The term “Vlach” originates from the old Germanic words Walh/Walah/Welsch, meaning "people of the Wall" (the Roman Limes) and is related to the words “Italian,” “French,” or generally “Roman.” Similarly, in medieval Croatian documents in Latin language, the term is translated as Latinus, i.e., “Latin.” As for the question of the origin of the Vlachs, we know for sure that the Vlachs were descendants of an indigenous Romanised pre-Slavic Balkan population living in the highlands of the central Balkans, such as Illyrians, Thracians, and Dacians, who had mixed with Roman colonists from the Italian peninsula.

Unlike the population of Roman towns and villages in the Balkans that disappeared after the migration of the Slavs, the nomadic/semi-nomadic Vlachs survived the Slavic massacres as an individual entity. In the course of time, however, under the influence of a Slavic environment the outnumbered Vlachs started to Slavicise and at first, became bilingual after the IX-X century. By contrast, some of the Slavic population in some areas adopted the transhumant life-style of the Vlachs and mixed with the Vlachs in some areas, like in Rascia/Arsia (originating the first state of the Serbs).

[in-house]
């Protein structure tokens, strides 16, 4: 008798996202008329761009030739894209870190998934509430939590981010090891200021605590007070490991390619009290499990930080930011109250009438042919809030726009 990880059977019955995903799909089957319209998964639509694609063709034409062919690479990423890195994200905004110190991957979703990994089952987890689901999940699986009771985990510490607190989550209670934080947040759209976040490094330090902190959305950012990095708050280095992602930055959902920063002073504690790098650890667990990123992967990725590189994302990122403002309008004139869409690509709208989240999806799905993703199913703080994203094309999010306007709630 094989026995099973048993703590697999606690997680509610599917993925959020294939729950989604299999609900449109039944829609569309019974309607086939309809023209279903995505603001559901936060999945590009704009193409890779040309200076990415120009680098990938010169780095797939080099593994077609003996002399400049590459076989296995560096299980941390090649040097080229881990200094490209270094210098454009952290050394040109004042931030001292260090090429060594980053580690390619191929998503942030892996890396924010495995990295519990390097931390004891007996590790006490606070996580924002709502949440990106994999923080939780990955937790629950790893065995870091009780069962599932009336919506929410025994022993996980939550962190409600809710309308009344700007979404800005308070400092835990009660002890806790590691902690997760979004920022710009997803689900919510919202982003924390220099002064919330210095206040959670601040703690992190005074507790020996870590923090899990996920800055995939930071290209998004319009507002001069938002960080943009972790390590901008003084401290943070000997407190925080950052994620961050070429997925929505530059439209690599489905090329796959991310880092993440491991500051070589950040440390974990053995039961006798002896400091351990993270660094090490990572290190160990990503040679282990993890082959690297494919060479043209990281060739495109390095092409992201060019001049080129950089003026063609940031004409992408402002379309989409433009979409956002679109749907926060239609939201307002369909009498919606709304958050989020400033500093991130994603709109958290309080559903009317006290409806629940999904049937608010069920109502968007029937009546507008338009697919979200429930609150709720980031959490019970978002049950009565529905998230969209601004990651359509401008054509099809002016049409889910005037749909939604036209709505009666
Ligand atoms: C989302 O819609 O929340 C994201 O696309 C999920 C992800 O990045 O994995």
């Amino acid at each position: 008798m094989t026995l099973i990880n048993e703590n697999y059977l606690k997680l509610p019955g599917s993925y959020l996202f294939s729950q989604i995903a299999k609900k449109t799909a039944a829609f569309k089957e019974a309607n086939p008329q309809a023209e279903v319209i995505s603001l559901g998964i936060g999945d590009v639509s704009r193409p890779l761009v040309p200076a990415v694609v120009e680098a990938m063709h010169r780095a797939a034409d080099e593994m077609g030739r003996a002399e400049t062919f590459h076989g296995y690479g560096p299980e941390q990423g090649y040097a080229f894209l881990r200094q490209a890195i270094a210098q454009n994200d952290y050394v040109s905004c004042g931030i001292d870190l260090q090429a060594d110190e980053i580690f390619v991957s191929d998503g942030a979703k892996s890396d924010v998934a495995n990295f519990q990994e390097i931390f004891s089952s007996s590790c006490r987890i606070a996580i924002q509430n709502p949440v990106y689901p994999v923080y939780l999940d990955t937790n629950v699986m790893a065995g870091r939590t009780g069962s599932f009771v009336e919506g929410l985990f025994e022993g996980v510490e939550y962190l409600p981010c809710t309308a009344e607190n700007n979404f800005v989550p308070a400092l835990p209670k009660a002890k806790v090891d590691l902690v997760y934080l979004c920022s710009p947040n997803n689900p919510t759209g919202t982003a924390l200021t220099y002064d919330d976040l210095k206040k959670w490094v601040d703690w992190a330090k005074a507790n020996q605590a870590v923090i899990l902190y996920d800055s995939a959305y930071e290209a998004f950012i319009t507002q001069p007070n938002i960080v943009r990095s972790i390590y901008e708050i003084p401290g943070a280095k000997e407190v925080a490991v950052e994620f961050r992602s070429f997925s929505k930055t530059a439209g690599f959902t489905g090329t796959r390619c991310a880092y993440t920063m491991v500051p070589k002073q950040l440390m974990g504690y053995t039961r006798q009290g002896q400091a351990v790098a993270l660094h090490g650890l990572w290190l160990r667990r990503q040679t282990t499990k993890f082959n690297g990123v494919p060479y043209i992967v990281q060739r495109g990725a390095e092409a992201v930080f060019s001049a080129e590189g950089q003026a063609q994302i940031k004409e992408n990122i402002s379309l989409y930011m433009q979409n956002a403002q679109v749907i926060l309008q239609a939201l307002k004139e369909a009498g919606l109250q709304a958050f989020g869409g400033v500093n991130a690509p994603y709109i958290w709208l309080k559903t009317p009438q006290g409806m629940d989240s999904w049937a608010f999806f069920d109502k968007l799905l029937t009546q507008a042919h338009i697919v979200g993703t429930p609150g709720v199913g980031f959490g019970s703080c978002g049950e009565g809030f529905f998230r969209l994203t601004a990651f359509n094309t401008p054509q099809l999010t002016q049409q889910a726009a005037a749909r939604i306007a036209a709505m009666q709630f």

Cristian Luca also wrote that from the 15th century, the Vlachs in Dalmatia were also called "Morlaks", and from about the first decades of the 18th century, they became also named "Aromanians" or "Macedoromanians", belonging, from an ethno-linguistic point of view, to the Eastern Romanity, being speakers of a Romanian dialect. As mentioned above, the Vlachs settled in Dalmatia and then in Bosnia, mainly from the beginning 14th century, and came from the mountainous areas of the central Balkan Peninsula. They were scattered – in small, closed communities, united in a strong solidarity which arose from dealing exclusively in long term transhumant sheep breeding – in different parts of the South-Danubian area. Their presence was frequently attested to in sources from the 12th-18th centuries in Albania, Macedonia, Bulgaria, Serbia, Montenegro, Bosnia, Herzegovina, Croatia and mainland Greece (even in several Greek islands).

Although traditionally devoted to transhumant sheep breeding, there is also early documentary evidence mentions their presence in the Balkan Peninsula, and their excellent enterprising ingenuity in engaging in the caravan trade. By the first decades of the 17th century, they had established themselves as one of the most important groups of trading middlemen between the Italian Peninsula and Eastern Europe.